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What 'Fury' Can Tell Us About 'Suicide Squad'

Here's what tanks can tell us about supervillains.

"Fury" - the new World War II set movie starring Brad Pitt driving around in a tank with his best buddies - is a huge success, nabbing the number one spot at the box office this past weekend. And luckily, writer/director David Ayer already has his next big gig lined up: helming DC Comics & Warner Bros. follow-up to "Batman V Superman: Dawn Of Justice," an adaptation of the long-running comic "Suicide Squad."

So what can we learn about the 2016 debuting "Suicide Squad," based on "Fury?" A lot, actually:

There Will be Blood

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The concept of "Suicide Squad" is pretty simple: a bunch of supervillains are forced to work for the government, going on insanely dangerous missions to help shave time off their sentence. And if they go off the reservation? A bomb implanted in their heads explodes.

"Fury" does not shy away from violence, and despite its comic book trappings you can't do "Suicide Squad" justice with a PG rating. Heck, with the word "suicide" in the title you'd expect it could maybe even push for an R, but that won't happen with a mainstream superhero movie in our lifetimes. Still, with critics calling out the "buckets of blood" Ayer uses in "Fury," we expect to see a few heads asplode before the running time of "Suicide Squad" is done.

Go Team

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The Suicide Squad is pretty much a non-team, at least at first, with a bunch of villains forced to work together under threat of violence. But presumably by the end of the movie, they'll have been forced to bond through shared missions and a similar love of anarchy and death.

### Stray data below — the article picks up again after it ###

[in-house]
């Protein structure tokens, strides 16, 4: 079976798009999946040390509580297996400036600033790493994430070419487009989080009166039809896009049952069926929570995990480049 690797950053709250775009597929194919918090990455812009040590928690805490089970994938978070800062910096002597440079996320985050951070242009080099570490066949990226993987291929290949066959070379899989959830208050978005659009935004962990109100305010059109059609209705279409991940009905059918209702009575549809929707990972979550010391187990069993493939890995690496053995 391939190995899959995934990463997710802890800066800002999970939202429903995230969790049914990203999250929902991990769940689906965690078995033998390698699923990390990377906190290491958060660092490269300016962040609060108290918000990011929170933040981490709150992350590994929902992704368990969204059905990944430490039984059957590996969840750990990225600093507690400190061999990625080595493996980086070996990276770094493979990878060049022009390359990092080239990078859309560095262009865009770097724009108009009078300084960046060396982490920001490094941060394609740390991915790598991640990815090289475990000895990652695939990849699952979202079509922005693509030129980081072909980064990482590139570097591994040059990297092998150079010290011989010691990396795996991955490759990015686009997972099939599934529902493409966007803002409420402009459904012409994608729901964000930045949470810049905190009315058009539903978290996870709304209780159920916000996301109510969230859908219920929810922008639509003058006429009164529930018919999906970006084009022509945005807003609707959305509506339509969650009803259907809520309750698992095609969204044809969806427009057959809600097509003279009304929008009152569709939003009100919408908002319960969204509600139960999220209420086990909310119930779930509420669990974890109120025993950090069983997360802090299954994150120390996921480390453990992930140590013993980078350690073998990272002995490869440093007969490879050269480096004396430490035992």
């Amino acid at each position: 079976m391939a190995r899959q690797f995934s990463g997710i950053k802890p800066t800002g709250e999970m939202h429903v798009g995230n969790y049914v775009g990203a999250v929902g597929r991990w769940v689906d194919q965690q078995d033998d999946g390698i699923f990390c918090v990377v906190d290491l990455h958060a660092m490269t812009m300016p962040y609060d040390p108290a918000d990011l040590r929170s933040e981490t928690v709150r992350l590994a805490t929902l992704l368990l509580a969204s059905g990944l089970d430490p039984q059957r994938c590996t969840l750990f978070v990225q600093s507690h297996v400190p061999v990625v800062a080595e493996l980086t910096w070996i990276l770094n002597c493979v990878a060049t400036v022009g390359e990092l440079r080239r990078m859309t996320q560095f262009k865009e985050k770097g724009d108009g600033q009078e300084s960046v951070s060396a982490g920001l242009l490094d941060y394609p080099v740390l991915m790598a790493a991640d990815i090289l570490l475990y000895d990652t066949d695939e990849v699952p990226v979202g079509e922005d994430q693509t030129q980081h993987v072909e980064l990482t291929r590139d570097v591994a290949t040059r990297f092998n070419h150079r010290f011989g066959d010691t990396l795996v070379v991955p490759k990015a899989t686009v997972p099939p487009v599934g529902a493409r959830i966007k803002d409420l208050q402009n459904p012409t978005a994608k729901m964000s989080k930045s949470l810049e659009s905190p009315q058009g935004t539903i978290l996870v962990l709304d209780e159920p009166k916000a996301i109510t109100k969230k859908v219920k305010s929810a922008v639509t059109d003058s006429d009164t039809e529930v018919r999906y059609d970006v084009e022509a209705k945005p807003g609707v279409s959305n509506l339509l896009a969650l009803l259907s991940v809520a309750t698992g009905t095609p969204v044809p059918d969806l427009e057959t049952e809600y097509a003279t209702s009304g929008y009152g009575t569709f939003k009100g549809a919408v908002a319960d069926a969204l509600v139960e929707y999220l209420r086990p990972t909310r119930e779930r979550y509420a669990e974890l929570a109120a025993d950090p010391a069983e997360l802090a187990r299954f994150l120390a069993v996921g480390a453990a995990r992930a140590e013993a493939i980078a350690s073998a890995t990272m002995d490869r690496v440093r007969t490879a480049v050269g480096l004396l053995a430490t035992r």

In "Fury," the group of tank-fighters may start out heroic and end up pretty heroic - that's what happens when you fight Nazis, you guys - but Ayer has shown he's down with a bit of the old group bonding. He's got those scenes covered.

Badder Guys

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Speaking of Nazis, as one does, if you have a team of supervillains as your good guys, who are the bad guys? Ayer took an insanely violent group of soldiers in "Fury" and gave them pretty much the worst villains you can get. So we have absolute faith that he can take comic book assassin Deadshot and give him someone worse to fight.

No Fault In The Stars


"Suicide Squad" isn't aiming low with its lineup. Ryan Gosling has been rumored for a role, as well as Will Smith, Tom Hardy and Margot Robbie. Luckily, Ayer has experience working with Brad Pitt, Shia Labeouf, and newer stars like Jon Bernthal (late of "The Walking Dead") and Logan Lerman.

Though we don't know definitively what the villain lineup will be for "Suicide Squad," getting a similar mix of big stars and rising ones would definitely make a DC movie not quite at the level of Batman fighting Superman a must-see flick.

Suicide Squad 2: The Haunted Tank?

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There's another long-running DC Comic called "The Haunted Tank" about a tank that's haunted by a ghost (but you probably figured that out). Could the crew from "Fury" maybe show up for a late-in-the-game cameo in "Suicide Squad?" Sure, why not.

What do you think? Are you looking forward to Ayer's take on "Suicide Squad?" Let us know in the comments below.